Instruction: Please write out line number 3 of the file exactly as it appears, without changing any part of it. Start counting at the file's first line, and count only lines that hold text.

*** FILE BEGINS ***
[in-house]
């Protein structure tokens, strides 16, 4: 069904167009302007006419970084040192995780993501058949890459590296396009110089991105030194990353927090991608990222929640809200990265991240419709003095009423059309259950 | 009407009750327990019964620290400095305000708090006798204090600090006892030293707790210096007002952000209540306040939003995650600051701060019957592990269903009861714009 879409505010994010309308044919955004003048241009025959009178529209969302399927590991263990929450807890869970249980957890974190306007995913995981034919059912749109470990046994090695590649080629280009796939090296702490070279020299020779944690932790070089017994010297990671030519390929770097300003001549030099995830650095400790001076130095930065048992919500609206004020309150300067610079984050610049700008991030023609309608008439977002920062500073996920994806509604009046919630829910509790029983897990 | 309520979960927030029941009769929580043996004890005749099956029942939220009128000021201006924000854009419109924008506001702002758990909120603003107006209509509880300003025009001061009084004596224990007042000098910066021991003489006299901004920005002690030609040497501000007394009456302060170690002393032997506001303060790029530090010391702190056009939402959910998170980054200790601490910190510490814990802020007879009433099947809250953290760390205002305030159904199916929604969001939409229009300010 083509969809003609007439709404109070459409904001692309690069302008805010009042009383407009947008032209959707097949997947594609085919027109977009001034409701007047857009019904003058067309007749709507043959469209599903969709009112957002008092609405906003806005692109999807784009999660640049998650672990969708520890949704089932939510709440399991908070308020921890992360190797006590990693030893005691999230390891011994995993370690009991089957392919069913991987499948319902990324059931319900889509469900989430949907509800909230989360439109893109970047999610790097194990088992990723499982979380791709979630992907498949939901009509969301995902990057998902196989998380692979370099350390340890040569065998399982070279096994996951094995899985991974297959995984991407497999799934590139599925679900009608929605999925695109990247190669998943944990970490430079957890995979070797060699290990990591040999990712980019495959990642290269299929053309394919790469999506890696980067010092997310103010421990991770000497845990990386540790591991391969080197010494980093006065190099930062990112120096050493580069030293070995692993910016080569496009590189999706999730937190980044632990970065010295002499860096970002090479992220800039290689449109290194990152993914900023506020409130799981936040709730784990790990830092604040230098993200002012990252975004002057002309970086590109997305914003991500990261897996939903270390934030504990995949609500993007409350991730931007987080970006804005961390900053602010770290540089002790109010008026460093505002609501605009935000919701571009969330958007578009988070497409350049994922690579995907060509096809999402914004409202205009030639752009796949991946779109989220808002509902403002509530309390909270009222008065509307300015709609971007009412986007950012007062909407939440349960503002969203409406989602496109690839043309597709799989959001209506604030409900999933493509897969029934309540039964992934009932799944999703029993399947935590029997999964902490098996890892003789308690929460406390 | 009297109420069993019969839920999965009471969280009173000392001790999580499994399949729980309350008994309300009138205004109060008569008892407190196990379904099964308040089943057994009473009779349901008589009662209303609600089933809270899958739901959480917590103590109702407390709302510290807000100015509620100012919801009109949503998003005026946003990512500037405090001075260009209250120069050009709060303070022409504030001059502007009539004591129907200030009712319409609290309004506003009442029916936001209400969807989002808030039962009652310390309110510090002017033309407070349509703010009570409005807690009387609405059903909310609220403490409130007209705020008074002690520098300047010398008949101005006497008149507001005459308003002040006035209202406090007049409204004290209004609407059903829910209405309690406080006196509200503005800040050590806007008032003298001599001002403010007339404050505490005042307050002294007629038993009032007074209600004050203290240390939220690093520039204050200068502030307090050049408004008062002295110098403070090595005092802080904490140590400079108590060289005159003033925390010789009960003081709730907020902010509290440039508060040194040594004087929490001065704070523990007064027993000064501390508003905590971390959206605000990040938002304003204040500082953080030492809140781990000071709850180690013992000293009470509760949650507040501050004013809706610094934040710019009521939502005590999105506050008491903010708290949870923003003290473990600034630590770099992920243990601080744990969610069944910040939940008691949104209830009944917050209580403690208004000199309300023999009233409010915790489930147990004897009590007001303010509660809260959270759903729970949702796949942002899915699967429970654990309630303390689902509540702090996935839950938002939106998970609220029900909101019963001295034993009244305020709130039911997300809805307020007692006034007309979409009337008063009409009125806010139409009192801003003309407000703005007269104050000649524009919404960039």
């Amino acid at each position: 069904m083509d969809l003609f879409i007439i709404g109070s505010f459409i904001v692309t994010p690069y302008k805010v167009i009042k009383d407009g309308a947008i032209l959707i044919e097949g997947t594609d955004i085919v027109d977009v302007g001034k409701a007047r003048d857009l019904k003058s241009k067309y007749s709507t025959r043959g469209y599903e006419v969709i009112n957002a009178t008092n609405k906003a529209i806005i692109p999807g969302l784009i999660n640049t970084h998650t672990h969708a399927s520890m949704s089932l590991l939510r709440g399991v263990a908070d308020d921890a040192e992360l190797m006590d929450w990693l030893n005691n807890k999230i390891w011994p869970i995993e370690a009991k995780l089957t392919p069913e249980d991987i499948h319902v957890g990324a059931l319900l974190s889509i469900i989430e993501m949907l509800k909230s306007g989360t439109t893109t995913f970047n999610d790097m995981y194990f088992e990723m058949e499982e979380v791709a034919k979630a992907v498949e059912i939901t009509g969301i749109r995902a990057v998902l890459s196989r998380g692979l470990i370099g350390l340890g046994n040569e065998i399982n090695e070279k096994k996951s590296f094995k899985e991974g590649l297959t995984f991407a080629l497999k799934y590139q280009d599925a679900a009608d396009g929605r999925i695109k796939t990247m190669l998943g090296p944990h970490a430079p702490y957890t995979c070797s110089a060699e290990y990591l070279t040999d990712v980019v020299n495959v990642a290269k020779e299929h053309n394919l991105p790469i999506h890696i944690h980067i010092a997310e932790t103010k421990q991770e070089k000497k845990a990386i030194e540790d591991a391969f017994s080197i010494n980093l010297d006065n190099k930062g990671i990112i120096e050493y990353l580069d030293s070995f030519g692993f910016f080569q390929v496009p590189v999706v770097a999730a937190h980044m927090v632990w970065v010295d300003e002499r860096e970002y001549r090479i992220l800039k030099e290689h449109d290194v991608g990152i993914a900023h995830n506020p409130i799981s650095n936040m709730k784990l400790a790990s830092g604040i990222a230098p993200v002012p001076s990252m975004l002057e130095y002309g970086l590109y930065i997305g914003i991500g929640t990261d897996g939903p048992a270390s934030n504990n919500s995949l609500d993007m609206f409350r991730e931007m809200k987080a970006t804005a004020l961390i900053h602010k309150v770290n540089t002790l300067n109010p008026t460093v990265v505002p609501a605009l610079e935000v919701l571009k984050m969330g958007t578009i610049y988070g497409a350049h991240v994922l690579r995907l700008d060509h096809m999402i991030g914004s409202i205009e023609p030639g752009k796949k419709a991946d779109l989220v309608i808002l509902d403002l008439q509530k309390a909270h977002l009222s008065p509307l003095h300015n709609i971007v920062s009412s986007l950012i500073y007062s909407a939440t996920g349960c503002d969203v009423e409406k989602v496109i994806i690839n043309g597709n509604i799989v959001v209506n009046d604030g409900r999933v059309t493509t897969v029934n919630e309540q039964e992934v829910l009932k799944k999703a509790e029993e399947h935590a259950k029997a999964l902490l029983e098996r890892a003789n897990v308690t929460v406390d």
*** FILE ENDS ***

């Amino acid at each position: 069904m083509d969809l003609f879409i007439i709404g109070s505010f459409i904001v692309t994010p690069y302008k805010v167009i009042k009383d407009g309308a947008i032209l959707i044919e097949g997947t594609d955004i085919v027109d977009v302007g001034k409701a007047r003048d857009l019904k003058s241009k067309y007749s709507t025959r043959g469209y599903e006419v969709i009112n957002a009178t008092n609405k906003a529209i806005i692109p999807g969302l784009i999660n640049t970084h998650t672990h969708a399927s520890m949704s089932l590991l939510r709440g399991v263990a908070d308020d921890a040192e992360l190797m006590d929450w990693l030893n005691n807890k999230i390891w011994p869970i995993e370690a009991k995780l089957t392919p069913e249980d991987i499948h319902v957890g990324a059931l319900l974190s889509i469900i989430e993501m949907l509800k909230s306007g989360t439109t893109t995913f970047n999610d790097m995981y194990f088992e990723m058949e499982e979380v791709a034919k979630a992907v498949e059912i939901t009509g969301i749109r995902a990057v998902l890459s196989r998380g692979l470990i370099g350390l340890g046994n040569e065998i399982n090695e070279k096994k996951s590296f094995k899985e991974g590649l297959t995984f991407a080629l497999k799934y590139q280009d599925a679900a009608d396009g929605r999925i695109k796939t990247m190669l998943g090296p944990h970490a430079p702490y957890t995979c070797s110089a060699e290990y990591l070279t040999d990712v980019v020299n495959v990642a290269k020779e299929h053309n394919l991105p790469i999506h890696i944690h980067i010092a997310e932790t103010k421990q991770e070089k000497k845990a990386i030194e540790d591991a391969f017994s080197i010494n980093l010297d006065n190099k930062g990671i990112i120096e050493y990353l580069d030293s070995f030519g692993f910016f080569q390929v496009p590189v999706v770097a999730a937190h980044m927090v632990w970065v010295d300003e002499r860096e970002y001549r090479i992220l800039k030099e290689h449109d290194v991608g990152i993914a900023h995830n506020p409130i799981s650095n936040m709730k784990l400790a790990s830092g604040i990222a230098p993200v002012p001076s990252m975004l002057e130095y002309g970086l590109y930065i997305g914003i991500g929640t990261d897996g939903p048992a270390s934030n504990n919500s995949l609500d993007m609206f409350r991730e931007m809200k987080a970006t804005a004020l961390i900053h602010k309150v770290n540089t002790l300067n109010p008026t460093v990265v505002p609501a605009l610079e935000v919701l571009k984050m969330g958007t578009i610049y988070g497409a350049h991240v994922l690579r995907l700008d060509h096809m999402i991030g914004s409202i205009e023609p030639g752009k796949k419709a991946d779109l989220v309608i808002l509902d403002l008439q509530k309390a909270h977002l009222s008065p509307l003095h300015n709609i971007v920062s009412s986007l950012i500073y007062s909407a939440t996920g349960c503002d969203v009423e409406k989602v496109i994806i690839n043309g597709n509604i799989v959001v209506n009046d604030g409900r999933v059309t493509t897969v029934n919630e309540q039964e992934v829910l009932k799944k999703a509790e029993e399947h935590a259950k029997a999964l902490l029983e098996r890892a003789n897990v308690t929460v406390d």